Former GLBT Political Caucus President to lead Harris County Democratic Party

Former HCDP Chair Gerry Birnberg gives new chair Lane Lewis the keys to the party office

Former Houston GLBT Political Caucus president and longtime Democratic party activist Lane Lewis was elected to serve as the Harris County Democratic Party interim chair by the County Executive Committee on Tuesday, December 20. Lewis will serve the remainder of outgoing chairman Gerry Birnburg term, which expires in April. Birnburg announced earlier this year that he would step down after the November general elections.Lewis has also completed his filing as a candidate for HCDP chair on the April 2012 primary ballot.

Lewis previously served as president of the Houston GLBT Political Caucus in 1997. He has a long history of advocacy on LGBT issues.

“Words cannot express the profound sense of responsibility I feel right now,” said Lewis moments after his election as HCDP Chair.  “I am grateful so many fellow Democrats have entrusted me to lead during such a pivotal time. We have much work to do over the next several months to get our county and our candidates ready for the November 2012 election.  This enormous task will take the work of current elected officials, precinct chairs and activists working in unison.  My job will be to foster a new vision for our party and work to keep us all focused on our common goal.”

During Lewis’ acceptance speech, he spoke briefly about the direction and his vision for the party.

“A unified effort from every Democrat is the key to winning elections,” Lewis said.  “It’s plain and simple.  The middle class is under attack; the work we do in 2012 will be key to protecting the future and the promise that the American Dream provides.”

Lane Lewis was elected by an overwhelming majority.  He will begin operating the HCDP immediately.

—  admin

Memories of the Gulf

Ted Kincaid’s digital art recalls a landscape before the environmental catastrophe

PIXEL SHTICK | Ted Kincaid, above, produced two works, right, for an exhibit celebrating the Gulf of Mexico before the Deepwater Horizon disaster.

Ted Kincaid is in a somber mood.

The Dallas-based digital artist has for 20 years been recognizable for his uplifting, vibrantly colorful digital cloudscapes (one of his “thunderhead” clouds was shown earlier this year at the Dallas Museum of Art). But his latest exhibition, on display through July 17 at the Arthur Roger Gallery in New Orleans, resonates with a profound sense of loss and melancholy.

And no wonder. The images currently on display are based on the artist’s memories of the Gulf of Mexico before the BP oil spill.

Kincaid’s contribution, which consists of two hypnotically beautiful seascapes, is part of a 30-piece mixed media group exhibition that focuses on pre-Deepwater Horizon disaster representations of the Gulf Coast region. The exhibit celebrates but also mourns a world and way of life that are rapidly disappearing.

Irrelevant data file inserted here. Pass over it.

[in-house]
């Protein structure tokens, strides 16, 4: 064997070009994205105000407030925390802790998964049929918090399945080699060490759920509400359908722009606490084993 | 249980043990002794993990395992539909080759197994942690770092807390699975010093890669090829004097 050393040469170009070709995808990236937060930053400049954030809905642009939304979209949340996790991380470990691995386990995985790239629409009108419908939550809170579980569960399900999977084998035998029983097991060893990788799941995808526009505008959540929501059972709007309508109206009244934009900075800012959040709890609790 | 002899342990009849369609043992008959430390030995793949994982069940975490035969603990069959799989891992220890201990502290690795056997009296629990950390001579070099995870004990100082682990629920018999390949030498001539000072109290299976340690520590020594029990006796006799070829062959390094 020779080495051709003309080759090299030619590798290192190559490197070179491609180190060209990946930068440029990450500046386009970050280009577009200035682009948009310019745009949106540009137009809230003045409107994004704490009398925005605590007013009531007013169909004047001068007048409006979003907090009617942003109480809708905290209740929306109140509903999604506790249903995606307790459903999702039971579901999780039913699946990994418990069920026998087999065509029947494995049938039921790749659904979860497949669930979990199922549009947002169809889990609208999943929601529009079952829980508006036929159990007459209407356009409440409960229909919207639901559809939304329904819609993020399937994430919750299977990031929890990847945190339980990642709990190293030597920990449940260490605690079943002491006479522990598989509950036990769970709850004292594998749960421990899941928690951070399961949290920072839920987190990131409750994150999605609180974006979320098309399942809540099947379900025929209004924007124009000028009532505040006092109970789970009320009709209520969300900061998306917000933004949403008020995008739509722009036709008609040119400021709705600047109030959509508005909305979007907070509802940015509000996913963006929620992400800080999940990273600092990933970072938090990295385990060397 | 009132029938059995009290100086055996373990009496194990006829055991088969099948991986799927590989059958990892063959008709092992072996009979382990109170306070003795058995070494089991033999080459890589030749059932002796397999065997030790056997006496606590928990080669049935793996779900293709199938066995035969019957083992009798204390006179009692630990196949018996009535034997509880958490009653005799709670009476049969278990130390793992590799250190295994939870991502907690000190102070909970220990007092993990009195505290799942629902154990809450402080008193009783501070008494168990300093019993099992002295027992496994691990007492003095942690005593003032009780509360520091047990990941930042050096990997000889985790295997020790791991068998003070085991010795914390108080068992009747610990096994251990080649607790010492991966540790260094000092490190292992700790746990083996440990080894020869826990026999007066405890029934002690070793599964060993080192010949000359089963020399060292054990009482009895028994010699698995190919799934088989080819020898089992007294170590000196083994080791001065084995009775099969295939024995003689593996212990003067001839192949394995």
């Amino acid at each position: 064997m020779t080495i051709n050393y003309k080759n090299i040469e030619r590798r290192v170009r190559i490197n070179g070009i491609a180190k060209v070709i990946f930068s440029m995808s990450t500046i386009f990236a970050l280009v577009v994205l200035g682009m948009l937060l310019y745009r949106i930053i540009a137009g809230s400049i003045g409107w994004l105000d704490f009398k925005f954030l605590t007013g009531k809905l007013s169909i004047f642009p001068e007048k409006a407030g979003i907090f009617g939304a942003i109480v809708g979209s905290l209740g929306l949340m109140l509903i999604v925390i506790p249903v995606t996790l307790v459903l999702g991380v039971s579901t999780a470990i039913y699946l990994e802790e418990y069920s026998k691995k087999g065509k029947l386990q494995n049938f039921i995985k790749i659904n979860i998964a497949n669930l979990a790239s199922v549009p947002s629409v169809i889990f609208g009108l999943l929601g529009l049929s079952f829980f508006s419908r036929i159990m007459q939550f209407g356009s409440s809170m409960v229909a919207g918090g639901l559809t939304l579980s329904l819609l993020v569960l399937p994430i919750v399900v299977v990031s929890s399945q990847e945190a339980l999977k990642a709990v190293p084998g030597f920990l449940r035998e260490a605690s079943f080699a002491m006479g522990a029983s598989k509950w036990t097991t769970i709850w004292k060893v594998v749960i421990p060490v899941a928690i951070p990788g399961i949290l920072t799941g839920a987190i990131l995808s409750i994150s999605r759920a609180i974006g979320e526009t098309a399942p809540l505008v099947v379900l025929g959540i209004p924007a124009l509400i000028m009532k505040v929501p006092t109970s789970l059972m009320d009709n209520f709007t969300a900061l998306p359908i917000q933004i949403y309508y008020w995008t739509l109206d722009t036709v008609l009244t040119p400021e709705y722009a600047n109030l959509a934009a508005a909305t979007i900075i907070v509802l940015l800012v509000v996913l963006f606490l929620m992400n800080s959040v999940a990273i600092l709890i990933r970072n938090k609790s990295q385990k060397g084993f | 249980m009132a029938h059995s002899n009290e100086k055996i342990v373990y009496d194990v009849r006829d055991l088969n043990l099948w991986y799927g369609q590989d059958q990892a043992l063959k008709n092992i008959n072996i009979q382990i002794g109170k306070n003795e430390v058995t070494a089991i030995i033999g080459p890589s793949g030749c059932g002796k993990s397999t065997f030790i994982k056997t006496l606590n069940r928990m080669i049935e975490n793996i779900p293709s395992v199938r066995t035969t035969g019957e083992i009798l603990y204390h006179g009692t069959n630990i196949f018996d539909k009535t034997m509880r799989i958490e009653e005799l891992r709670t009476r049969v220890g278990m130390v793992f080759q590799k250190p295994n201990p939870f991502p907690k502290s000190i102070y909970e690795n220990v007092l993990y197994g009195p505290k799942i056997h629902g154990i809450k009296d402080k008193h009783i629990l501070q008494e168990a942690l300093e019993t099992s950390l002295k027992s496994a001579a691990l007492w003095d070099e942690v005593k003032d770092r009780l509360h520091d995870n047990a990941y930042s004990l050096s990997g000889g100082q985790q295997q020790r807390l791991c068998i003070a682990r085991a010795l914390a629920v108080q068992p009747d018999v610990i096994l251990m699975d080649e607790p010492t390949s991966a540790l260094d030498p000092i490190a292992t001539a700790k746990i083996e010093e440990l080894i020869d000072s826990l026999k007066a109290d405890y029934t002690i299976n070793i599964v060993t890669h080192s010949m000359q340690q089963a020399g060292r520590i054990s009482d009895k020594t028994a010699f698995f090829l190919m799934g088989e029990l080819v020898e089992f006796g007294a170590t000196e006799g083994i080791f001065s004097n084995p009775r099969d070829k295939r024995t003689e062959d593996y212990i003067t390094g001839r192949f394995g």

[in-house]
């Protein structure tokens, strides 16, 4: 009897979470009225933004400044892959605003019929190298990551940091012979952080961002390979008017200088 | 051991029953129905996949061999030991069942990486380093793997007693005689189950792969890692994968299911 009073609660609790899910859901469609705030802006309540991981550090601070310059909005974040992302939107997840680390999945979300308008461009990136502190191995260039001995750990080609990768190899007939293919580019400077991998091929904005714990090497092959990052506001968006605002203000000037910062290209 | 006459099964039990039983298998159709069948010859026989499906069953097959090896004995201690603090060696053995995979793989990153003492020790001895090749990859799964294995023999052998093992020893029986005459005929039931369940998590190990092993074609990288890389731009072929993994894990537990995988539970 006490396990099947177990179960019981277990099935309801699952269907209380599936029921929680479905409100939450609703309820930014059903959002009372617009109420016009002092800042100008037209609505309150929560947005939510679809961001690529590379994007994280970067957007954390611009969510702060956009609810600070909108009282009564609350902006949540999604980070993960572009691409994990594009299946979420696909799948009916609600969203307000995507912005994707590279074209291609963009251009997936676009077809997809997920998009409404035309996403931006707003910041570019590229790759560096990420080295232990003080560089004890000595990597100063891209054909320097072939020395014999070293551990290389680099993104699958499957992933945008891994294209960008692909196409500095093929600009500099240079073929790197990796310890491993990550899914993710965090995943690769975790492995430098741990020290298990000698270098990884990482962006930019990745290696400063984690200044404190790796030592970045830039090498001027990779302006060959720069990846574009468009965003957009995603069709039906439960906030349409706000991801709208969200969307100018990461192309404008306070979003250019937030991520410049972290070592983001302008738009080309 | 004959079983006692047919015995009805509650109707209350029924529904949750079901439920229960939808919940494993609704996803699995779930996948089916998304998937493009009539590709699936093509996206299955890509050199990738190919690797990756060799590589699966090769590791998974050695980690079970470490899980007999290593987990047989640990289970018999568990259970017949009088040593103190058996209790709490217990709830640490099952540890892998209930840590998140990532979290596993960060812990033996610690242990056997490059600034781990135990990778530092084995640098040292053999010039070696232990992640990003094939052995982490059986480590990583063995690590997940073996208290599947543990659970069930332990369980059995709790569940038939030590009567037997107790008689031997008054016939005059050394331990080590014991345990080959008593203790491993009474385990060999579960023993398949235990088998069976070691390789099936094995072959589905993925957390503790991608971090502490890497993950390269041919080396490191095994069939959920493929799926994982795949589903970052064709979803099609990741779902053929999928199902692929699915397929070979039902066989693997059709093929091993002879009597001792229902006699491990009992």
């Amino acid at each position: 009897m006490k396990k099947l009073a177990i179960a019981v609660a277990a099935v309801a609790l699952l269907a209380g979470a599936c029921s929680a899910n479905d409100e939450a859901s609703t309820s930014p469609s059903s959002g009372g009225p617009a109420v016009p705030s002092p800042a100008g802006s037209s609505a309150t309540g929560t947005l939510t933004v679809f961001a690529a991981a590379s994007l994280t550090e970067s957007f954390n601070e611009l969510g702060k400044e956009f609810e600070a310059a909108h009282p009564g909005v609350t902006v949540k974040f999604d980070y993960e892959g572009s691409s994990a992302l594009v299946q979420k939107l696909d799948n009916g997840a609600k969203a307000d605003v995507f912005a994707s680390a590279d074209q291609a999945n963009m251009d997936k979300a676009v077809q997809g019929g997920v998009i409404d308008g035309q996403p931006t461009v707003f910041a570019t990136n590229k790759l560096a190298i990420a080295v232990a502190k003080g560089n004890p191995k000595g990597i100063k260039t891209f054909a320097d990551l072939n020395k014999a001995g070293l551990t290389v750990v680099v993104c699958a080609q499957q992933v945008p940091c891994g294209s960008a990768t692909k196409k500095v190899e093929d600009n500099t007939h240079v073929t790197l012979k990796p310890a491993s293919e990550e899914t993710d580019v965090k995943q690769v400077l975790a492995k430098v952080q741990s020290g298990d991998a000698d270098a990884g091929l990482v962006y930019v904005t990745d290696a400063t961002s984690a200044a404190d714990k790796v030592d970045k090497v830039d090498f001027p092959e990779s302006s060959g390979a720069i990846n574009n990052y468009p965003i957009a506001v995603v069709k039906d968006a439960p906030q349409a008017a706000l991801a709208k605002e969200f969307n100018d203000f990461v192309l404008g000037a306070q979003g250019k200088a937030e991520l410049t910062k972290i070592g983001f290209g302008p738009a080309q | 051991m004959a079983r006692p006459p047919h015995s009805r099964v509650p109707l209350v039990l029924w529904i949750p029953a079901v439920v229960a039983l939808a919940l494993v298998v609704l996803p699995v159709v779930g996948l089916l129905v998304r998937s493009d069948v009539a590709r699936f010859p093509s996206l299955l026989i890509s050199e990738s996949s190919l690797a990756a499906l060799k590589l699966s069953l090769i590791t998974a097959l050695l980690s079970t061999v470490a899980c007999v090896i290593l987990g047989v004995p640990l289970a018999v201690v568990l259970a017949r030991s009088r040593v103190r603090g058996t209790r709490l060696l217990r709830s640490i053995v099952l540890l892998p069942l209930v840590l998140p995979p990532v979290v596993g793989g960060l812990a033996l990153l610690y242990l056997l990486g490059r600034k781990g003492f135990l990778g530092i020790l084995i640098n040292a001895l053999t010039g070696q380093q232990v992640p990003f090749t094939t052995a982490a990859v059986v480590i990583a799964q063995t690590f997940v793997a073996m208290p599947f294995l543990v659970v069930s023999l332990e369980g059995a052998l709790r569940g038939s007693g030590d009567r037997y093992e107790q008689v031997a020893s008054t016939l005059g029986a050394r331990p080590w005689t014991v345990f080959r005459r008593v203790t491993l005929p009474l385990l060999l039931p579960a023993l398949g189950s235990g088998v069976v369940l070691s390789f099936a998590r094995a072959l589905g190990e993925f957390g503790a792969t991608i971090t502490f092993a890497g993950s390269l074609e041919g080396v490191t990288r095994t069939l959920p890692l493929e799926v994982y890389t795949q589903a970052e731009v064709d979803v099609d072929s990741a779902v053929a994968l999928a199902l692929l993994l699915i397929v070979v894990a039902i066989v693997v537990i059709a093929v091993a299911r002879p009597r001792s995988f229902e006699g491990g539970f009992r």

Kincaid, whose partner is local activist and Human Rights Campaign honoree Steve Atkinson, spoke about his art and the tragedy of the spill.

— M.M. Adjarian


Dallas Voice: A genuine passion for nature clearly underlies your work. But why did you specifically want to take part in an exhibition about the gulf before the BP disaster? Kincaid: Arthur [Roger] organized this exhibit as a protest of the tragedy that’s going on in the Gulf and invited me to participate because of the nature of my work.

Did your environmentalism play any role in your decision to be part of this protest show?
Absolutely. I think what’s going on down there is a tragedy like we’ve never seen in our lifetime and it will affect probably all us for the rest of our lives.

Do you remembe
r when and how you become aware of the artistic possibilities the Gulf had for your work? It’s part of a trajectory that’s been happening in my work over the past 15 or so years that involves the veracity of the photograph. So those images, though printed and presented as photographs, are in fact entirely digitally constructed pixel by pixel on my computer. For all practical purposes, they are digital paintings presented as photographs.

But you have traveled to the Gulf. Oh yes, extensively. That’s why it was so important to be involved in this. The two images that are included in the exhibit are directly influenced by the area at the mouth of the Mississippi.

The name of the series from which you chose the images is called The Only Joke God Ever Played On Me. Do you find that title ironic in context of the current exhibition? Absolutely. The title referred more to the sense that images such as cloudscapes and seascapes are fleeting. They’re never static and they’re never repeated. And by the time you’re able to turn someone around and get them to look at what you’re looking at, it’s changed. And it is almost like a joke being played on you.

Only in this case, the joke isn’t divine. It’s more a terrible joke that humanity has played on itself. Yes.

Your images are haunting, disturbing … It’s much like looking at photographs of someone that you love who’s recently died. It’s the memory of what’s not there anymore.

You’ve said that your work documents things that “exist or not… and can be seen or not.” That’s a chilling statement, given that what your images depict no longer exists. Has the oil spill impacted any part of your artistic vision? My work for a number of years has tended to focus on a yearning for what we are losing. And the new work that is currently being produced in the studio has much more of an acute awareness of this than before. It doesn’t have an arrow pointing to it saying “environmental disaster;” it’s more a sense of loss and memory, a sense of something that doesn’t exist anymore. And I think that this oil spill particularly is going to impact my work for the rest of my life.

This article appeared in the Dallas Voice print edition July 02, 2010.

—  Kevin Thomas